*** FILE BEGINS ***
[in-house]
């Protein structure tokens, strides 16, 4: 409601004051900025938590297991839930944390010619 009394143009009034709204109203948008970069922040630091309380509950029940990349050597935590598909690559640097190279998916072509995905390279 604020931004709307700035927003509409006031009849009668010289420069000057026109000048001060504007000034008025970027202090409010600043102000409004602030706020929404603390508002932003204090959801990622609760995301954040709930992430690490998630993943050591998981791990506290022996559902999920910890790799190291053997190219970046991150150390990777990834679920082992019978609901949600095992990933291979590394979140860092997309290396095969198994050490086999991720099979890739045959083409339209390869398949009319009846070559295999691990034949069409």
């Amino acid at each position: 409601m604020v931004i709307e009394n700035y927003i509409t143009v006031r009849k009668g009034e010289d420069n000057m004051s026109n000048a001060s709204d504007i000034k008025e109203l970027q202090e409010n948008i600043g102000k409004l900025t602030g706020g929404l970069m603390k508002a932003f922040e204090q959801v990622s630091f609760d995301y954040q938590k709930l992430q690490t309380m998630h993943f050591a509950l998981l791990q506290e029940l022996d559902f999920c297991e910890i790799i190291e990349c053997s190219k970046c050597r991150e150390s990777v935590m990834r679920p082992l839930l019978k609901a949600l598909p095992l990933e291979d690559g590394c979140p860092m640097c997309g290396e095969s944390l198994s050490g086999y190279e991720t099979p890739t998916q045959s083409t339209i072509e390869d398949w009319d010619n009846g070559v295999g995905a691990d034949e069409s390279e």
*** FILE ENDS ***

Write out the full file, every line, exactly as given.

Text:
[in-house]
């Protein structure tokens, strides 16, 4: 409601004051900025938590297991839930944390010619 009394143009009034709204109203948008970069922040630091309380509950029940990349050597935590598909690559640097190279998916072509995905390279 604020931004709307700035927003509409006031009849009668010289420069000057026109000048001060504007000034008025970027202090409010600043102000409004602030706020929404603390508002932003204090959801990622609760995301954040709930992430690490998630993943050591998981791990506290022996559902999920910890790799190291053997190219970046991150150390990777990834679920082992019978609901949600095992990933291979590394979140860092997309290396095969198994050490086999991720099979890739045959083409339209390869398949009319009846070559295999691990034949069409």
């Amino acid at each position: 409601m604020v931004i709307e009394n700035y927003i509409t143009v006031r009849k009668g009034e010289d420069n000057m004051s026109n000048a001060s709204d504007i000034k008025e109203l970027q202090e409010n948008i600043g102000k409004l900025t602030g706020g929404l970069m603390k508002a932003f922040e204090q959801v990622s630091f609760d995301y954040q938590k709930l992430q690490t309380m998630h993943f050591a509950l998981l791990q506290e029940l022996d559902f999920c297991e910890i790799i190291e990349c053997s190219k970046c050597r991150e150390s990777v935590m990834r679920p082992l839930l019978k609901a949600l598909p095992l990933e291979d690559g590394c979140p860092m640097c997309g290396e095969s944390l198994s050490g086999y190279e991720t099979p890739t998916q045959s083409t339209i072509e390869d398949w009319d010619n009846g070559v295999g995905a691990d034949e069409s390279e």